Uncovering the Role of the WASH Complex in Neurological Disorders

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Multiple neurodevelopmental and neurodegenerative disorders are driven by disruptions to intracellular trafficking between organelles in neurons. One branch of this trafficking network, the endo-lysosomal pathway, is thought to tightly regulate many neuronal processes, including the dynamic recycling of synaptic receptors and the homeostatic regulation of membrane lipid composition. This idea is supported by numerous accounts of human neurological diseases that develop from the disruption of endo-lysosomal processes. In particular, mutations in subunits of the endosomal WASH complex, Strumpellin and SWIP, are implicated in motor and cognitive disorders, but the cellular etiologies of these associations are unknown (Assoum et al., 2020; De Bot et al., 2013; Elliott et al., 2013; Ropers et al., 2011). This dissertation focuses on dissecting the molecular function of the WASH complex in mouse brain and determining how mutation of the WASH subunit, SWIP, drives neurological dysfunction.To explore the role of the WASH complex in neurons, we first sought to identify the molecular interactors of WASH in mouse brain. We utilized in vivo BioID (iBioID) to delineate the neuronal WASH complex proteome in wild-type mouse brain, revealing a rich network of endosomal proteins. Comparison of this network to previously reported WASH interactors in other cell types demonstrated the conservation of WASH function in endosomal trafficking within the mouse nervous system. Then, to uncover how dysfunction of endosomal SWIP leads to disease, we generated a novel mouse model of a human WASHC4c.3056C>G mutation. We performed quantitative spatial proteomics analysis of SWIPP1019R mouse brain, which demonstrated that this mutation destabilizes the WASH complex and causes significant perturbations in both endosomal and lysosomal pathways. We then utilized cellular and histological analyses to confirm that SWIPP1019R results in an endo-lysosomal disruption in vitro and in vivo. We also found indications of neurodegeneration in SWIPP1019R mice that appeared selective for the motor cortex. To determine if these structural changes produced functional effects in SWIPP1019R brain, we conducted behavioral assays in wild-type and mutant SWIPP1019R littermates at adolescence and adulthood. These studies revealed that SWIPP1019R not only impacts cognition, but also causes significant progressive motor deficits in mice. By analyzing human SWIPP1019R patient data, we found that this WASHC4 mutation produces similar movement deficits in humans. Combined, our research provides the first molecular analysis of WASH complex function in the mammalian nervous system, and supports the model that WASH complex destabilization, resulting from SWIPP1019R, drives cognitive and motor impairments via endo-lysosomal dysfunction in the brain.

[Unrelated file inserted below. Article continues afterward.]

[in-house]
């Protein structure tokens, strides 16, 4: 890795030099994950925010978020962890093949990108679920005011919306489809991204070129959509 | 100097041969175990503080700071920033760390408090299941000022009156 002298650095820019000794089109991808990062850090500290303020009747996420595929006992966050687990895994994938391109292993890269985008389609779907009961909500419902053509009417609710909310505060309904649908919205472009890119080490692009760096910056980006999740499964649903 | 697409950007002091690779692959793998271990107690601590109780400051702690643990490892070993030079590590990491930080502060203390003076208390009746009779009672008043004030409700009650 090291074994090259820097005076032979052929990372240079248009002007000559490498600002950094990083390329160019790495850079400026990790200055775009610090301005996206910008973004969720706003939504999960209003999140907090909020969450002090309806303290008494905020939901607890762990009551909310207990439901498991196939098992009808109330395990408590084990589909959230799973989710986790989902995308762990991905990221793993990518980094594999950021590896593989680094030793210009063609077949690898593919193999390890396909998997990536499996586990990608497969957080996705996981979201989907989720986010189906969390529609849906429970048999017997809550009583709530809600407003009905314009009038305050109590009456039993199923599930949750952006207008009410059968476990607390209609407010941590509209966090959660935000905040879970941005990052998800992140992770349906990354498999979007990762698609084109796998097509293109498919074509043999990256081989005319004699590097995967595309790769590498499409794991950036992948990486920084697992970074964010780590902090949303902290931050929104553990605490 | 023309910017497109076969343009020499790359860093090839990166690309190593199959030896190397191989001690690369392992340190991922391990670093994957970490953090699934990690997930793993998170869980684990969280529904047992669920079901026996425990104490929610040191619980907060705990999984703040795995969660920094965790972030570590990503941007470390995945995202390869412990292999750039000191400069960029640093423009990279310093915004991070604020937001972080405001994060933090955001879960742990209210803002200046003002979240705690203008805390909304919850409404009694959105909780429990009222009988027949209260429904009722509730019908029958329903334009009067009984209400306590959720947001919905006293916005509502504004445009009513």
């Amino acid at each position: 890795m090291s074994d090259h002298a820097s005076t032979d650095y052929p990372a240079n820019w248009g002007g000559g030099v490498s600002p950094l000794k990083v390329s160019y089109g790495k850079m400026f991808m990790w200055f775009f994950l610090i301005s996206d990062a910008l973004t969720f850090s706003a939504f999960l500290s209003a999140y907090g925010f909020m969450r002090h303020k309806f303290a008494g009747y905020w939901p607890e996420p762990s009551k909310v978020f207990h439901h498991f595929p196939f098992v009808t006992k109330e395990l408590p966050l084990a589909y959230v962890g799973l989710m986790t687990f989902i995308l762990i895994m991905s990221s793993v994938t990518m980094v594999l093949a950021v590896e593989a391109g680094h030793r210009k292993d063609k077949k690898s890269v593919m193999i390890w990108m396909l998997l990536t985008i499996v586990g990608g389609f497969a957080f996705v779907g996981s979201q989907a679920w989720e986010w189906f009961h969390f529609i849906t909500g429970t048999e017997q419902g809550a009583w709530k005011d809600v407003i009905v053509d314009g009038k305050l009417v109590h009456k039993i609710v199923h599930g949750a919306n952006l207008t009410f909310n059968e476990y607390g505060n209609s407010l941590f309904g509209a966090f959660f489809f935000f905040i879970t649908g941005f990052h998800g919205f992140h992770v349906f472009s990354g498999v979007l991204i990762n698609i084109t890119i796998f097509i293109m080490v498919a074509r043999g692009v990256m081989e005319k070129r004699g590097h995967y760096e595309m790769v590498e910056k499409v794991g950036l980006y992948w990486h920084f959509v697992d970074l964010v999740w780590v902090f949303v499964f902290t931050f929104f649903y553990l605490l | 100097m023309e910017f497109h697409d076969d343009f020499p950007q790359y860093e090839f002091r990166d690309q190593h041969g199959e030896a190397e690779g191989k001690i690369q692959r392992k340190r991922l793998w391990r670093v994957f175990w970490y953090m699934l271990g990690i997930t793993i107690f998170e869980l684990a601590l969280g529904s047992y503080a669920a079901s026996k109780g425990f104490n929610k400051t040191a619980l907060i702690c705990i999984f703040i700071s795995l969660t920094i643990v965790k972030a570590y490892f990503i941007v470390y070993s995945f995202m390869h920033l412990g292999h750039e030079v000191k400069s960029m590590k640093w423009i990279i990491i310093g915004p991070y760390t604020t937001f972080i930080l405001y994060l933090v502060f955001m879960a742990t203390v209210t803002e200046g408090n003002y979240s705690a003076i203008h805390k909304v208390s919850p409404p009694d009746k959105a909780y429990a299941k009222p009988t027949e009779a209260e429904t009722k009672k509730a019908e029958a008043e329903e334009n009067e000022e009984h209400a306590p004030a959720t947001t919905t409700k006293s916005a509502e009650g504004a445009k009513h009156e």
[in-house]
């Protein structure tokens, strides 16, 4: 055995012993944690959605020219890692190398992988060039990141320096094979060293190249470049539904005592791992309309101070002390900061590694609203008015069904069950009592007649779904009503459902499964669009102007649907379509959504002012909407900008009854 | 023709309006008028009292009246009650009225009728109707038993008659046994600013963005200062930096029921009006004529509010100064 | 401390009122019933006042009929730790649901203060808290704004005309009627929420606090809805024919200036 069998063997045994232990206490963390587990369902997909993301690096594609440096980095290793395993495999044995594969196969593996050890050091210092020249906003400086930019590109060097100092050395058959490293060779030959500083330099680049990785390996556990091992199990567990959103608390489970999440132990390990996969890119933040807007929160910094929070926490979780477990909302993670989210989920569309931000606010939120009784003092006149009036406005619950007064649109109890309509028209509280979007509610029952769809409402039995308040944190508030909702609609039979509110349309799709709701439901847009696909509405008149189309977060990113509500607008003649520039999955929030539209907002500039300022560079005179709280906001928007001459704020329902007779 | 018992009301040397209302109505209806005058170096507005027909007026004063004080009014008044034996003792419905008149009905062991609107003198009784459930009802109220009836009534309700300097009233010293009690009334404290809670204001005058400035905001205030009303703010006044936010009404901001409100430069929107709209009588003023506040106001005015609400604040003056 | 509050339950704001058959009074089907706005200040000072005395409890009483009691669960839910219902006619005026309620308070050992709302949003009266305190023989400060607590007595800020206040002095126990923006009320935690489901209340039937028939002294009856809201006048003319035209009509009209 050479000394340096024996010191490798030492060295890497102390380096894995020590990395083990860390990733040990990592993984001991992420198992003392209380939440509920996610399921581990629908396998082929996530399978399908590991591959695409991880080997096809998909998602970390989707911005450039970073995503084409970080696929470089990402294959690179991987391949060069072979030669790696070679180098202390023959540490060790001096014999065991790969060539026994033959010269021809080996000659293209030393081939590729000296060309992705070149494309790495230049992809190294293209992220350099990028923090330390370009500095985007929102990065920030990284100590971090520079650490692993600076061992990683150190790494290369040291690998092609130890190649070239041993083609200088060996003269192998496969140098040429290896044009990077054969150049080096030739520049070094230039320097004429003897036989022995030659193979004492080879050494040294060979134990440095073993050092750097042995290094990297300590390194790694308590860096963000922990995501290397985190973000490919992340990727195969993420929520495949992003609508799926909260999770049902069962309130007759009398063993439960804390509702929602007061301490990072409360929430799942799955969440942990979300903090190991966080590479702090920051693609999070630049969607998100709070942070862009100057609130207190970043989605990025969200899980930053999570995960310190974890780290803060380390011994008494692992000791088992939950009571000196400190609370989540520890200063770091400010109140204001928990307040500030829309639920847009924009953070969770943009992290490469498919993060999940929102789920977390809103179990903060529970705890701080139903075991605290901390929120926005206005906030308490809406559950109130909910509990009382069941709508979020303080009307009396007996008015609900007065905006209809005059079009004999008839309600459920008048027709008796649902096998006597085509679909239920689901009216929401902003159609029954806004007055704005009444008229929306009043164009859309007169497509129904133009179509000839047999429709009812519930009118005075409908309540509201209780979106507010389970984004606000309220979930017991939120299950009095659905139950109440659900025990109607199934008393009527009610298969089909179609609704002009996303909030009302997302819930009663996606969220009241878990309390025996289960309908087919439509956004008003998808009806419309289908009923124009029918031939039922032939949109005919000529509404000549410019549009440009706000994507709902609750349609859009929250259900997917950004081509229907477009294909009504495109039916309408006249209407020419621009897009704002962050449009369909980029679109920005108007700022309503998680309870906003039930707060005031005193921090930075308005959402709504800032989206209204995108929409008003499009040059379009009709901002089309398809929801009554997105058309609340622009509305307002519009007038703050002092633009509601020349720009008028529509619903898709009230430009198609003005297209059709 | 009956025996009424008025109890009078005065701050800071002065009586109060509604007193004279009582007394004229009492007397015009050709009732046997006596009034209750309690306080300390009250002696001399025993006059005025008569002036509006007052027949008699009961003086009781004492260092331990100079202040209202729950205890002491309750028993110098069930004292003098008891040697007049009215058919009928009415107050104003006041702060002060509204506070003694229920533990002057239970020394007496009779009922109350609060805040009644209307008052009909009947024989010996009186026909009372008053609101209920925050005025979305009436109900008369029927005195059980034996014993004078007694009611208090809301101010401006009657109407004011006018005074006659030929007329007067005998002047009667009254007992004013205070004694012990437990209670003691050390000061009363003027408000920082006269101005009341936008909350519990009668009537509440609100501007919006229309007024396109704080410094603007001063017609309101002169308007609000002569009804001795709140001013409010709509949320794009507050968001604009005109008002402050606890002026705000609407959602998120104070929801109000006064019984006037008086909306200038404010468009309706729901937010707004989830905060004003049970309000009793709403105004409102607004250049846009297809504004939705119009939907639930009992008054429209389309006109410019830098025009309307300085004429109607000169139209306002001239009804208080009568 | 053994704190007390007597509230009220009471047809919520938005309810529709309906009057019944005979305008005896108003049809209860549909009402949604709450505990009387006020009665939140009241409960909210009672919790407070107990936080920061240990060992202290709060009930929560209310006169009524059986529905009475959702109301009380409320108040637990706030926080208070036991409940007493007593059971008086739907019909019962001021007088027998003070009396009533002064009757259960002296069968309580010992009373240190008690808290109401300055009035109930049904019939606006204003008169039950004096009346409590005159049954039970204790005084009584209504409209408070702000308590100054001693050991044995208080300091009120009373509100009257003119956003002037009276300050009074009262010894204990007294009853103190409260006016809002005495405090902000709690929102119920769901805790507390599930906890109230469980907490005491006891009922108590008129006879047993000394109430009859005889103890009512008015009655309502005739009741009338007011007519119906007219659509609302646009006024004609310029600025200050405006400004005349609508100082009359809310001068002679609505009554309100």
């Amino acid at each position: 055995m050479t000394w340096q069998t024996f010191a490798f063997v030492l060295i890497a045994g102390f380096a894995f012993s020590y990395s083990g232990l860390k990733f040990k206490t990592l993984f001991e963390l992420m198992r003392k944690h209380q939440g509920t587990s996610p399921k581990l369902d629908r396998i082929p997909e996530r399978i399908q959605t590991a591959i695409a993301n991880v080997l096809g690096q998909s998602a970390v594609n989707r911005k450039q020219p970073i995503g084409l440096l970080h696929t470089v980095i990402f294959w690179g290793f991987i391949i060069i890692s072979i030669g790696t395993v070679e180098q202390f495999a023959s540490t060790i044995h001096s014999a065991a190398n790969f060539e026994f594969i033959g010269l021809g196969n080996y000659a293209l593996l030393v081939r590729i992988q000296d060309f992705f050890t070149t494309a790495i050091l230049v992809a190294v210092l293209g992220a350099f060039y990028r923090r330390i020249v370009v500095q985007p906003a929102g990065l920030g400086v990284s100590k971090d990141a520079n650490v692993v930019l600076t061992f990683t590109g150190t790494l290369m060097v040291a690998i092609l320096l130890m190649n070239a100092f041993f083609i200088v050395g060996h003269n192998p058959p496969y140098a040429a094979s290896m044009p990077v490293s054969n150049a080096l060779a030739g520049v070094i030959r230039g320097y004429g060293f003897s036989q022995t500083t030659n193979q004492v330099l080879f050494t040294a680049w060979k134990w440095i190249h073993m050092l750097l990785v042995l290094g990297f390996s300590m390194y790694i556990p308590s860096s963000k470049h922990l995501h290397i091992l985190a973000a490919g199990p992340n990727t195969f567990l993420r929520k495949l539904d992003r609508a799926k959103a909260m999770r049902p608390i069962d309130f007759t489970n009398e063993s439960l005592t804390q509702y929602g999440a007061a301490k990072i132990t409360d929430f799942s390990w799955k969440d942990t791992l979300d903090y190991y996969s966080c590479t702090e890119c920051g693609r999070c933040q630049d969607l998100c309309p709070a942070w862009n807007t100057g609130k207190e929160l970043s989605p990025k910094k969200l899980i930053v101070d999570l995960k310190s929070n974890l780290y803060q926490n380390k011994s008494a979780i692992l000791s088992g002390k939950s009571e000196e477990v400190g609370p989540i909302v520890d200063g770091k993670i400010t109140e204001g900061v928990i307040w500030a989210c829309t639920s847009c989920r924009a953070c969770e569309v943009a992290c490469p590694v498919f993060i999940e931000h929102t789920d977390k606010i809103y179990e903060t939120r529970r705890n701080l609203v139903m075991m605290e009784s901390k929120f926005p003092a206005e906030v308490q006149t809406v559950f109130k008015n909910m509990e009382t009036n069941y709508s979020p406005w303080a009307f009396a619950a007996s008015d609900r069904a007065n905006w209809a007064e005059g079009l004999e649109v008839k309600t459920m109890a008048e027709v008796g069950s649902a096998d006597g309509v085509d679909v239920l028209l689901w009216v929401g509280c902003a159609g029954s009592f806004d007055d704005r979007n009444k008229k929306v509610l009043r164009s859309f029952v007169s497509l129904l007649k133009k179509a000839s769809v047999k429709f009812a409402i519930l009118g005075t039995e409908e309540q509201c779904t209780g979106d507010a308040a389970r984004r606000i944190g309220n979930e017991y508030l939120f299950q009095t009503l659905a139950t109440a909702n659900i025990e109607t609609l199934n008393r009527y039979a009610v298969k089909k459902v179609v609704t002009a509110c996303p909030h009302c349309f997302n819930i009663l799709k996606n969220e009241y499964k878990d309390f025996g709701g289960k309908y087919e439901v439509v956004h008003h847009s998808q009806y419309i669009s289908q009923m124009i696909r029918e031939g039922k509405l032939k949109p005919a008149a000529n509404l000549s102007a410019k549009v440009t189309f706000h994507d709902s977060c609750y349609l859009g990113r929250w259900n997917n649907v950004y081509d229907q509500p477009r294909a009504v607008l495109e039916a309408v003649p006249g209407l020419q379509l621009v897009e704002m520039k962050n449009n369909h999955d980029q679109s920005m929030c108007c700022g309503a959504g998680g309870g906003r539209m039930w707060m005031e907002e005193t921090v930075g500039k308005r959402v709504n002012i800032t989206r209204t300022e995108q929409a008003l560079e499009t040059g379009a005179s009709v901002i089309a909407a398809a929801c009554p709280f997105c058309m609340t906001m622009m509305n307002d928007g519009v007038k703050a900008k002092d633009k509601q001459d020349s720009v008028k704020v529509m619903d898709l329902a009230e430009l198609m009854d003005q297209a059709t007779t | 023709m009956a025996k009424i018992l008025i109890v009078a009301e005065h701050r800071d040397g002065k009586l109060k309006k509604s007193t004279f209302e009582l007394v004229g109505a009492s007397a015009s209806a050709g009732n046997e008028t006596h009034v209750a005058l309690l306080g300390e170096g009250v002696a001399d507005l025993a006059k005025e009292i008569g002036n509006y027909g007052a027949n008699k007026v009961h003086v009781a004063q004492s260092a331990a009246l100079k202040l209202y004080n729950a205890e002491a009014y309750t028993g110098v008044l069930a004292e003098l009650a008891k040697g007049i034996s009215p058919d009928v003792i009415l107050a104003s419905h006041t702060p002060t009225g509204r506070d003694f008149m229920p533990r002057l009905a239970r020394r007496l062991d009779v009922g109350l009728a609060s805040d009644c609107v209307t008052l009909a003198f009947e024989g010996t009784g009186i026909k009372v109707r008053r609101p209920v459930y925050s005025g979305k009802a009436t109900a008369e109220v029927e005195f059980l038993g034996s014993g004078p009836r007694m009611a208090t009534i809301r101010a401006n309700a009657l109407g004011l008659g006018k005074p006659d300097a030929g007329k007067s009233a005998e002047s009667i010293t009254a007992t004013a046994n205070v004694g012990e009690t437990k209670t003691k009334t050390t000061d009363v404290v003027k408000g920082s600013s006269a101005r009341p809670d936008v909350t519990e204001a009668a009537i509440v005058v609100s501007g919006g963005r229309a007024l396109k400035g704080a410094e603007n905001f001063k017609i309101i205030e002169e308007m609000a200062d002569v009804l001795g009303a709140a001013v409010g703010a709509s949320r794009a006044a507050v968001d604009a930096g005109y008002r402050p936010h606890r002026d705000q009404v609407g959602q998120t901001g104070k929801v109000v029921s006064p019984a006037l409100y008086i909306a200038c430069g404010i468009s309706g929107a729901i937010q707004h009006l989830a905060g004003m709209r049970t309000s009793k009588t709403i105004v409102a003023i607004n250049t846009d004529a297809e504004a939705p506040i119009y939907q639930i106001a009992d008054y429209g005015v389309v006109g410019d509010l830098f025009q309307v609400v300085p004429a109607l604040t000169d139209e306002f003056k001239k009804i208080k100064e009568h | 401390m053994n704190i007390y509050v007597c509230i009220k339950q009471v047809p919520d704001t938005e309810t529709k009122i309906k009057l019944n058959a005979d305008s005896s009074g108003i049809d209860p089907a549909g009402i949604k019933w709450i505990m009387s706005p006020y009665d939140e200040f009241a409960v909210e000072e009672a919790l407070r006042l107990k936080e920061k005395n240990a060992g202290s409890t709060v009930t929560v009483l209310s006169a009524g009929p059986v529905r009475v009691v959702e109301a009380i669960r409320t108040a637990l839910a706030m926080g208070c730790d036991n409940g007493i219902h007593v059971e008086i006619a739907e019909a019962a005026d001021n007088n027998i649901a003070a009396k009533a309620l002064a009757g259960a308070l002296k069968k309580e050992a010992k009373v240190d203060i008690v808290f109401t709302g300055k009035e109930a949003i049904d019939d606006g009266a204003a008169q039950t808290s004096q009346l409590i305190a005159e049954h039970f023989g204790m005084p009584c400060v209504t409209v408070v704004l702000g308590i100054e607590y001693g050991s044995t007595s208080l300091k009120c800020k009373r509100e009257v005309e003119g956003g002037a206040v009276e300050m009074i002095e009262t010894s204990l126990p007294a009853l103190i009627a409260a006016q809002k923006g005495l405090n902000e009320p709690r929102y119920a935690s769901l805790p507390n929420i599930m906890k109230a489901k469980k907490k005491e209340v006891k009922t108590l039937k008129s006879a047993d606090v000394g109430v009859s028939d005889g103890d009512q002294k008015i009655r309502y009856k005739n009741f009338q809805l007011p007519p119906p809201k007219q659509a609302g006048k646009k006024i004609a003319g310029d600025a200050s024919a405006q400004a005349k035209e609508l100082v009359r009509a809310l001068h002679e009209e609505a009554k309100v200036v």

Courtland, Jamie L (2021). Uncovering the Role of the WASH Complex in Neurological Disorders. Dissertation, Duke University. Retrieved from https://hdl.handle.net/10161/25121.


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